The United States has given a plausible reason for wanting to shoot down an errant spy satellite before it can tumble to Earth and release potentially harmful gas near the impact point. But that hasn’t calmed suspicions that what the Bush administration really wants to do is test its capacity for waging anti-satellite warfare.

The bus-size satellite was launched in late 2006 and promptly went dead. Now it is drifting downward toward the atmosphere. Officials say it contains a loaded fuel tank, which would probably survive re-entry, hit the surface and vent previously frozen hydrazine gas over an area of about two football fields. If it landed in a populated area, which is highly unlikely, it could burn the lungs of unwary bystanders - or even kill them. Some experts speculate that the Pentagon is worried that if the satellite does not burn up it might give away secret technology to any enemy that found it.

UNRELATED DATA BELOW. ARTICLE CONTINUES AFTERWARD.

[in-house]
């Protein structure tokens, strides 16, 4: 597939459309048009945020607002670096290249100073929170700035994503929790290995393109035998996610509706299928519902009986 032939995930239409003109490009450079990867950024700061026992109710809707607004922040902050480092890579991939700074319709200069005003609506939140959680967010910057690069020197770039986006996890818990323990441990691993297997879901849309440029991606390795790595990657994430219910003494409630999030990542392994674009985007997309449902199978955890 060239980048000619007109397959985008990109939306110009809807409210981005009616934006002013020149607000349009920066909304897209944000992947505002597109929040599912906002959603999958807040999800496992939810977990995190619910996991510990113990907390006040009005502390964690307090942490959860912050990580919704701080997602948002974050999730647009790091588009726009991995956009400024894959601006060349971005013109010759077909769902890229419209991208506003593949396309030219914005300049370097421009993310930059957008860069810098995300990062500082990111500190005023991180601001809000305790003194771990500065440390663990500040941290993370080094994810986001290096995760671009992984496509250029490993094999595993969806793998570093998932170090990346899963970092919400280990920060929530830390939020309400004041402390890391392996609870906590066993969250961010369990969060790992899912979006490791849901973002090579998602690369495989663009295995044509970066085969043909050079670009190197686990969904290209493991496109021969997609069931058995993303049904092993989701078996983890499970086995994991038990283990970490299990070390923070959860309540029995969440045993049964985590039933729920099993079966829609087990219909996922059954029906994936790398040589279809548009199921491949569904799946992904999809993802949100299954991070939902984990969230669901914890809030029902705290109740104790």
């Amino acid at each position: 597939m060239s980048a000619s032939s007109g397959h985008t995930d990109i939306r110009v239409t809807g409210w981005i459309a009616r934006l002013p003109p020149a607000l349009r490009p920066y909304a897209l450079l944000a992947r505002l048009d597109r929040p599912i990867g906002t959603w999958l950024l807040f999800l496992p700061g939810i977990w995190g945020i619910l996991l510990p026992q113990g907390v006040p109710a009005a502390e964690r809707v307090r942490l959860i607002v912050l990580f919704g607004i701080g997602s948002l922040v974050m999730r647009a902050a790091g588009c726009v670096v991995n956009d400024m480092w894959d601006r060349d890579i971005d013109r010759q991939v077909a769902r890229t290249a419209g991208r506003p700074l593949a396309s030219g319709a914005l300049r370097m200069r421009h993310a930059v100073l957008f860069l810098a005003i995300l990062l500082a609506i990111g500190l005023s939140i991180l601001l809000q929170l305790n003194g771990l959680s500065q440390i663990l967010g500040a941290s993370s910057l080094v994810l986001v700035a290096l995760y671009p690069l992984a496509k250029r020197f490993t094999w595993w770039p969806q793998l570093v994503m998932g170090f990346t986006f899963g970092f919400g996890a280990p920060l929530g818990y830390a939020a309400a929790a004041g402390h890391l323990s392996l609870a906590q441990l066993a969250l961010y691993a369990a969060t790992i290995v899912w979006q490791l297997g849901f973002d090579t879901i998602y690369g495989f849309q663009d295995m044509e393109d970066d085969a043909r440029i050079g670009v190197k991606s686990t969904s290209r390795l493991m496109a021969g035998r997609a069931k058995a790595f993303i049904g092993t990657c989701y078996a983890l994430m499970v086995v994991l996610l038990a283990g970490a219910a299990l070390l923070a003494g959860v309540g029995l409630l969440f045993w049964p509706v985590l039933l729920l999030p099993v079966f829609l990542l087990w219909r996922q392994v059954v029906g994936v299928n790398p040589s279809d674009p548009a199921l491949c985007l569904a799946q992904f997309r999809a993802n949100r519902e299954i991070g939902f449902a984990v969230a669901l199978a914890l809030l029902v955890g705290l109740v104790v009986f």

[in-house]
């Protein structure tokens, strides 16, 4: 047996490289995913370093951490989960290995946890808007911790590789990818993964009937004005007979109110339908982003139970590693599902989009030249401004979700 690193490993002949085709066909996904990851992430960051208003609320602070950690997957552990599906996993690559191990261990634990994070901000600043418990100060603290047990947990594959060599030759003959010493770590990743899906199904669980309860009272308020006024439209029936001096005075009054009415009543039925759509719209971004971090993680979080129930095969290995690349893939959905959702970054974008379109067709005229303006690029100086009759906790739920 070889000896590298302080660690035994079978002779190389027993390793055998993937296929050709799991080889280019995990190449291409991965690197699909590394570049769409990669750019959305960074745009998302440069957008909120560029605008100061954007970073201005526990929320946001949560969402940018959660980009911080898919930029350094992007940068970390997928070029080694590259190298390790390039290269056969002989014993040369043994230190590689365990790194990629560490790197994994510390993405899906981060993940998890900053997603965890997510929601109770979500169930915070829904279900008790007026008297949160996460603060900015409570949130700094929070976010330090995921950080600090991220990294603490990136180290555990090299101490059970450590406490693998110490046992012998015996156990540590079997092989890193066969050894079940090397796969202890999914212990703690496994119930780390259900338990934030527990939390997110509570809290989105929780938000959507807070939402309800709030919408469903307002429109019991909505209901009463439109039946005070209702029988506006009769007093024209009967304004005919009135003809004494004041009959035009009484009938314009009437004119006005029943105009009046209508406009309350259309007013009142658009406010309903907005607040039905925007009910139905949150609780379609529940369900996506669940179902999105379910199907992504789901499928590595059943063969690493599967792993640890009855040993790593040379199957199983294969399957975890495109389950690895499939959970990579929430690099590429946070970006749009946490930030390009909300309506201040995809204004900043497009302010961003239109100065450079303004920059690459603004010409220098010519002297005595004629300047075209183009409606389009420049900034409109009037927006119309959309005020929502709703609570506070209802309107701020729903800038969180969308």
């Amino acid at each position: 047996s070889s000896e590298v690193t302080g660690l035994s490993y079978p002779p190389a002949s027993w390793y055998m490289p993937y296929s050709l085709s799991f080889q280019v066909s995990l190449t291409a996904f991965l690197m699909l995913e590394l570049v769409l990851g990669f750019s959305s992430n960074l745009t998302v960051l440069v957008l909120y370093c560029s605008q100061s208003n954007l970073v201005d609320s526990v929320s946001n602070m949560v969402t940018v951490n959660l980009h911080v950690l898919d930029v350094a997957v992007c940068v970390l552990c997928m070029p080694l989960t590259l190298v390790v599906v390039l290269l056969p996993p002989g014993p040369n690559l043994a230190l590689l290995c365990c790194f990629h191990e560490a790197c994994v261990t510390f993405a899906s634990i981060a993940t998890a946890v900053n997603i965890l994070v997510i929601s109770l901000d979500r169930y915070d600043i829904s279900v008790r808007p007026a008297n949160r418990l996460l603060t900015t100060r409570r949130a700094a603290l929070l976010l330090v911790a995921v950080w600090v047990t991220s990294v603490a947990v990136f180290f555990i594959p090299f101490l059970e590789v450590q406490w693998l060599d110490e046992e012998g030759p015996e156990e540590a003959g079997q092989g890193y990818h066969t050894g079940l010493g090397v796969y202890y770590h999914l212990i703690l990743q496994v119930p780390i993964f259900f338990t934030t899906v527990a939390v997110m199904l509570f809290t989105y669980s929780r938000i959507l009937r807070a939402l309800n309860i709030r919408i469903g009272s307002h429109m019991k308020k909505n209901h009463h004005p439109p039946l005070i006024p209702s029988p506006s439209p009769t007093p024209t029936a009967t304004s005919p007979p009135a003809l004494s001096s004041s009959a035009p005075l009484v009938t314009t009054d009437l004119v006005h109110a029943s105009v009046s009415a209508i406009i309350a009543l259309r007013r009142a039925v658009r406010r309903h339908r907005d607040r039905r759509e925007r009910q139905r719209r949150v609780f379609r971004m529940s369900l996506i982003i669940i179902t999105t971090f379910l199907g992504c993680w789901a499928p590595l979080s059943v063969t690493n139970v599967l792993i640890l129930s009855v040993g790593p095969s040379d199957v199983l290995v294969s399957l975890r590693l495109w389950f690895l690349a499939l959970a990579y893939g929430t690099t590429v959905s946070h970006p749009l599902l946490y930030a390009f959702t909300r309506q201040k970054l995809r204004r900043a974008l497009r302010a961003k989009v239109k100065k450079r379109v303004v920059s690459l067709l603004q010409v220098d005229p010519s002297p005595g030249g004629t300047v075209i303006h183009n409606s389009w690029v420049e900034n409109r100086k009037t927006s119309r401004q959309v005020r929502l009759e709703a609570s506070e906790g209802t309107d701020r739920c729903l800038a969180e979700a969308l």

The Bush administration would have more credibility if it wasn’t planning to oppose the latest Russian-Chinese draft treaty to ban weapons in space. That proposed treaty would not cover ground- or sea-based weapons, but it should. The United States should be working to ban all anti-satellite weapons. That is the best way to protect America’s security and its credibility. — International Herald Tribune